Invasives Blog

CABI in Pakistan, in collaboration with the University of Agriculture Faisalabad (UAF), arranged a seminar on ‘Research–academia linkages on parthenium’ held at New Senate Hall, on 9th June. Addressing the participants, UAF Vice Chancellor Prof. Muhammad Ashraf explained that parthenium is spreading at an alarming rate across the country and there is a clear need for proper research in this area. Unfortunately, no systemic research has been conducted so far on the weed.

Parthenium can produce up to 10,000 seeds, leading to massive outbreaks. Humans who are in contact with the weed can develop allergies, asthmatic reactions, and diseases affecting the eyes and nose. Prof. Ashraf said that parthenium can be managed using a combination of methods, including preventive, cultural biological, manual, mechanical and herbicidal. He stressed the need to develop a national-level consortium on parthenium research. In order to protect plants, animals, and human beings, more research is needed to analyse its hazardous effects, as well as exploring claims of the weed’s medicinal value, to ensure that the most accurate information is shared with communities.

Dr Khalid Mehmood Ch, Director of the Institute of Agricultural Extension, Education and Rural Development, said that last year UAF, in collaboration with CABI, had conducted many awareness-raising sessions on parthenium across the country, especially in villages. He explained the need to look at each and every aspect of the weed in research work, which can be done by engaging master’s degree and PhD-level students.

Dr Ijaz Ashraf from UAF also added that almost every part of parthenium is toxic to humans and animals. He called for collaborative efforts and awareness-raising sessions to help eradicate it. Dr Ashraf and his team had already contacted different universities in the country to begin proper research on the weed, which is known locally as Gaajar booti. Dr Ashraf pointed out that the weed is common along roadsides and canals, in residential areas, and, of course, in agricultural fields etc.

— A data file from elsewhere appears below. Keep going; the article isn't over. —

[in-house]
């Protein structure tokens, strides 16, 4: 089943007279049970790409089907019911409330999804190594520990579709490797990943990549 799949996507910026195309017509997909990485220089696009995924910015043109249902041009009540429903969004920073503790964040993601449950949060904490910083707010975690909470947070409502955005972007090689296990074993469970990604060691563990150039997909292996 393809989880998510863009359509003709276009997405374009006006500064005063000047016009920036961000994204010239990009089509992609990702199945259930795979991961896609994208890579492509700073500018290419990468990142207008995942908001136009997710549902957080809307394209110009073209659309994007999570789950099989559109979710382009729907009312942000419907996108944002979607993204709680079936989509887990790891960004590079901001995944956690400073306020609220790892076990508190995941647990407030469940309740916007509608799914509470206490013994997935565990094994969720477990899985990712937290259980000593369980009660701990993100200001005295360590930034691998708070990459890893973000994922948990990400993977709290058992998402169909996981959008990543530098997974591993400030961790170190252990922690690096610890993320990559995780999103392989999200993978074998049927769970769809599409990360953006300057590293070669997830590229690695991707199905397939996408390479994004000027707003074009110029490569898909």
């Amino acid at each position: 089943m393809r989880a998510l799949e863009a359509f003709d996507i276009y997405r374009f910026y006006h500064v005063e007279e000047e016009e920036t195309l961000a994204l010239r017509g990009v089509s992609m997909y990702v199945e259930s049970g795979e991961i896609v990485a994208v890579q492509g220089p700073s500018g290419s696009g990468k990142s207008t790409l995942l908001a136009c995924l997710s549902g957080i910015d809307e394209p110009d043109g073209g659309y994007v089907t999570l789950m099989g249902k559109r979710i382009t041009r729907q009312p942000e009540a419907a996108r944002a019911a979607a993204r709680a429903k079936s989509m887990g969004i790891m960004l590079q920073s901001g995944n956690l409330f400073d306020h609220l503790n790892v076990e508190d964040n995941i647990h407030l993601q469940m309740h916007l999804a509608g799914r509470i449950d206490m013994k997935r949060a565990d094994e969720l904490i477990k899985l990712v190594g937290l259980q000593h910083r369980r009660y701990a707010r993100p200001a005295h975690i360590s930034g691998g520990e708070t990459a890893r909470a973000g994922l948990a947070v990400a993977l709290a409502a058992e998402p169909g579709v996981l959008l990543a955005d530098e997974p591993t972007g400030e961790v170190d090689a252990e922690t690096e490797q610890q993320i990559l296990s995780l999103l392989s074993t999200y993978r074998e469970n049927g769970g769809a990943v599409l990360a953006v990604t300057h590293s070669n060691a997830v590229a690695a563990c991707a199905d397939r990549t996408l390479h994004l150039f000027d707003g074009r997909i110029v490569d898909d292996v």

CABI’s Deputy Director Programmes, Abdul Rehman, explained that local research must be carried out on the weed and the ways to eradicate it, including quarantine measures, biological control, etc. He said if an animal eats the weed, it reduces the quality of the milk it can produce, as well as reducing the animal’s weight. Dr Rehman pointed out that parthenium weed is used by people in floral decorations and has frequently been used in bouquets, provoking different diseases.

Parthenium weed is reported to be present everywhere in the country but farmers and the public have a limited awareness of its impact on agricultural productivity, and on human and animal health. Mr Rehman added that parthenium can be managed using a combination of methods, including preventive, herbicidal, biological, manual, and mechanical.


For more information, visit the Parthenium weed portal on CABI’s Invasive Species Compendium.

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